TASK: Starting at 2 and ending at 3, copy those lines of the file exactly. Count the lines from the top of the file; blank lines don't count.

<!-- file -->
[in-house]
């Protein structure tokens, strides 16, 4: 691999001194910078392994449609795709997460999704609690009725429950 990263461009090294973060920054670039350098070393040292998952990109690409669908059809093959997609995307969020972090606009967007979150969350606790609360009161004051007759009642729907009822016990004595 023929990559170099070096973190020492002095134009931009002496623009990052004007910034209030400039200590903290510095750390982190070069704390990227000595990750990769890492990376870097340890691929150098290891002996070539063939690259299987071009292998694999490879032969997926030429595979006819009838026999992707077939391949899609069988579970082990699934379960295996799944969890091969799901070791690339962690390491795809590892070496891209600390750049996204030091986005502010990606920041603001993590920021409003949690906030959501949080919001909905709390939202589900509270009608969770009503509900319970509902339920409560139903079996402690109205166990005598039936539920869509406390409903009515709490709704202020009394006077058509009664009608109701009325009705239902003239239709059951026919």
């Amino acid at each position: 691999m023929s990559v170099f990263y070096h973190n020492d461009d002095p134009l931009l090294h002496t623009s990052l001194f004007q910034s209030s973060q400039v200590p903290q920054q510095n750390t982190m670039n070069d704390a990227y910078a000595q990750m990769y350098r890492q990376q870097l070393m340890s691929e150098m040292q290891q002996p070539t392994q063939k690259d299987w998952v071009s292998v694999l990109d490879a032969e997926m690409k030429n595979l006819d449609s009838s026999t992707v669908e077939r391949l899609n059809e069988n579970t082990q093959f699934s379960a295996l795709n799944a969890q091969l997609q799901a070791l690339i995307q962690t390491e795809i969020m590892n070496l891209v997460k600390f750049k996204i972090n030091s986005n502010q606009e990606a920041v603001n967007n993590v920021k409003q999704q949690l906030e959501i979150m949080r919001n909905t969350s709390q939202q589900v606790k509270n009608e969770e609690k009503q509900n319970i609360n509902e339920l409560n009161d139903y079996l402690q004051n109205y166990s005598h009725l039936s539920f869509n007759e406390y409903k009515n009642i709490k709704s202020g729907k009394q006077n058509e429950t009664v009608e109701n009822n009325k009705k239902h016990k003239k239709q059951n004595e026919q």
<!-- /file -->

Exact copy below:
């Protein structure tokens, strides 16, 4: 691999001194910078392994449609795709997460999704609690009725429950 990263461009090294973060920054670039350098070393040292998952990109690409669908059809093959997609995307969020972090606009967007979150969350606790609360009161004051007759009642729907009822016990004595 023929990559170099070096973190020492002095134009931009002496623009990052004007910034209030400039200590903290510095750390982190070069704390990227000595990750990769890492990376870097340890691929150098290891002996070539063939690259299987071009292998694999490879032969997926030429595979006819009838026999992707077939391949899609069988579970082990699934379960295996799944969890091969799901070791690339962690390491795809590892070496891209600390750049996204030091986005502010990606920041603001993590920021409003949690906030959501949080919001909905709390939202589900509270009608969770009503509900319970509902339920409560139903079996402690109205166990005598039936539920869509406390409903009515709490709704202020009394006077058509009664009608109701009325009705239902003239239709059951026919």
């Amino acid at each position: 691999m023929s990559v170099f990263y070096h973190n020492d461009d002095p134009l931009l090294h002496t623009s990052l001194f004007q910034s209030s973060q400039v200590p903290q920054q510095n750390t982190m670039n070069d704390a990227y910078a000595q990750m990769y350098r890492q990376q870097l070393m340890s691929e150098m040292q290891q002996p070539t392994q063939k690259d299987w998952v071009s292998v694999l990109d490879a032969e997926m690409k030429n595979l006819d449609s009838s026999t992707v669908e077939r391949l899609n059809e069988n579970t082990q093959f699934s379960a295996l795709n799944a969890q091969l997609q799901a070791l690339i995307q962690t390491e795809i969020m590892n070496l891209v997460k600390f750049k996204i972090n030091s986005n502010q606009e990606a920041v603001n967007n993590v920021k409003q999704q949690l906030e959501i979150m949080r919001n909905t969350s709390q939202q589900v606790k509270n009608e969770e609690k009503q509900n319970i609360n509902e339920l409560n009161d139903y079996l402690q004051n109205y166990s005598h009725l039936s539920f869509n007759e406390y409903k009515n009642i709490k709704s202020g729907k009394q006077n058509e429950t009664v009608e109701n009822n009325k009705k239902h016990k003239k239709q059951n004595e026919q």